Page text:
2023 BMW X7 Breaks Cover, And Probably Mirrors, With Bold New Face Destined For 7-Series And i7 Too
BMW has lifted the veil on the 2023 X7 SUV and there’s a good chance some of you are begging for it to put it back down again.
Spy shots and renders had already given us a solid indication of what BMW had planned for the facelifted X7, but it’s still a shock to see that new face with its dramatically split light clusters. Better get used to it, though. BMW says this is the new corporate look for its luxury models, meaning the upcoming 7-Series, i7 and Alpina XB7 are also in line for the same treatment.
The narrow strip of lights mounted just below the hood aren’t in fact headlights but LED daytime running lights that double as turn signal indicators. The real headlights are sneakily located in a dark shroud lower down bumper, the idea being that other road users won’t even notice they’re there unless an X7 is coming towards them at night.
With your eyes naturally drawn to the new lighting arrangements and the satin aluminum inlays at the base of the bumper, you could almost forget the fuss we all made about the X7’s jumbo grille a few years back. It hasn’t got any bigger for 2023, but now features a bi-color design, and X7 xDrive40i buyers can pay extra for the illuminated grille feature that comes standard on the M60i. Rear styling changes are limited to two new LED lamp units and a glass cover for the chrome bar linking them.
Don’t wait for an XM7, but M Sport and M60i look the part
Go for the optional M Sport package and your X7 xDrive40i will arrive equipped with M-specific front and rear bumpers and side skirts, lashings of high-gloss black trim, dark-finish trapezoidal tailpipes and double-spoke, two-color 21-in wheels.
The flagship M60i goes a step further with air-friendly M door mirrors, gaping air intakes, an M-badged grille, quad tailpipes and 22-in rims, and if you really want to ram home the motorsport theme, the M Sport Professional package includes extra Shadowline trim and black or blue brake calipers. Or better still, specify “BMW M 50 Years” emblems for the hood, tailgate and wheel center caps to show your acknowledgement of M division’s half century of making BMWs go (or, in this case, just look) faster.
New curved dashboard display, but where’s the gear shifter?
The biggest visual change after the headlights though is found inside the X7. In place of the old car’s traditional instrument cluster and separate touchscreen display, the facelifted SUV gets a combined curved display comprising a 12.3-in digital gauge pack and a 14.9-in touchscreen with BMW’s latest iDrive 8 software. The screen is subtly angled towards the driver like most BMW dashboards of the past 45 years have been, but can still be seen and operated by the passenger.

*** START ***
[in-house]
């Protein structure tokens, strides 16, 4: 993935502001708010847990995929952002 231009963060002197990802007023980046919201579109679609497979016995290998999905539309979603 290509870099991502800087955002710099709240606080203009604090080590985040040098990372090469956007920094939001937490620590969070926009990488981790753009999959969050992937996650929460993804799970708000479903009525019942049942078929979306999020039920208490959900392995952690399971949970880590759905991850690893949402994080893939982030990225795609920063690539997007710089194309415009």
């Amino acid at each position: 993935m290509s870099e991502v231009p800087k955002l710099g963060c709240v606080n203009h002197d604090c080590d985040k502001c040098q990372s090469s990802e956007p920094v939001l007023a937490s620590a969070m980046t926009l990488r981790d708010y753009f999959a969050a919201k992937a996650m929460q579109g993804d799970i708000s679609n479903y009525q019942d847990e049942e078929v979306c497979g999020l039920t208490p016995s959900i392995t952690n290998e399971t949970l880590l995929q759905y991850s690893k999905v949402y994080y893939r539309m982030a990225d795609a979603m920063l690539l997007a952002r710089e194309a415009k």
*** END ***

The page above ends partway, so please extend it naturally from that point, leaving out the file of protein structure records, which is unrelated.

Another big change is the absence of a traditional gear shifter for the ZF eight-speed automatic, the old car’s joystick lever making way for a much smaller toggle located alongside the faithful iDrive rotary controller. How long til that thing bites the bullet?
We hope it’s got a few years left yet, though that might be wishful thinking now that the voice-activated BMW Intelligent Personal Assistant’s roles have been extended to even include opening the windows and panoramic sunroof. Other labor-saving technologies include the Digital Key Plus option, which lets drivers lock and unlock their X7 using a smartphone.
Welcome power boost for entry-level xDrive M40i
X7 interiors can be configured with six or seven seats, and to make sure you’ve always got enough performance on hand even if you’re hauling seven bodies, the base xDrive40i gets a 40 hp (41 PS) boost to 375 hp (380 PS), while torque is up 52 lb-ft (71 Nm) to 383 lb-ft (519 Nm) and can reach as high as 398 lb-ft (540 Nm) when the 48V mild-hybrid tech is chiming in to help out the 3.0-liter inline-six. Send that lot to the pavement through the standard xDrive all-wheel drive system and you’ll hit 60 mph (96 km/h) in 5.6 seconds, BMW says.
But if you like the idea of chopping more than a second from that number you’ll need to upgrade to the M60i. The hotter X7’s 4.4-liter V8 also benefits from 48V mild-hybrid tech for 2023 and breathes through a standard sports exhaust. Curiously, despite the technical upgrades, the 2023 M60i makes the same 523 hp (530 PS) and 553 lb-ft (750 Nm) as the older M50i it replaces, and posts an identical 4.5 second zero to 60 mph (96 km/h) time.
Which might be enough reason for you to wait for the upcoming Alpina XB7, whose 4.4-liter V8 BMW says climbs from 612 hp (621 PS) to 630 hp (639 PS). Again, though, torque is unchanged at 590 lb-ft (800 Nm), and the 4.0-second zero to 60 mph time and 180 mph (290 km/h) top speed stats are no better than the current car’s.
But the 2023 X7 models might feel a little quicker on the street thanks to a new Sprint function: pull the left hand shift paddle and the transmission drops to its lowest available gear, while the engine and chassis settings all switch to their sportiest settings.
That chassis includes standard air suspension on both models. The M60i adds active roll stabilization and rear-wheel steering, but if you want either of those on the xDrive40i you’ll have to tick some boxes on the options list. Get too carried away, adding kit like BMW’s first ever 23-in wheel option, and you might find your $77,850 (plus $995 destination) xDrive40i starts to get so close to the $103,100 M60i that you might as well go for the big dog. U.S. cars arrive in fall 2022, so you’ve got a little time to decide, and even longer if you’re considering the Alpina XB7, which doesn’t land until early 2023.
Do you like BMW’s styling revisions for the X7? Or are these new lights even worse than grille-gate? Leave a comment and let us know.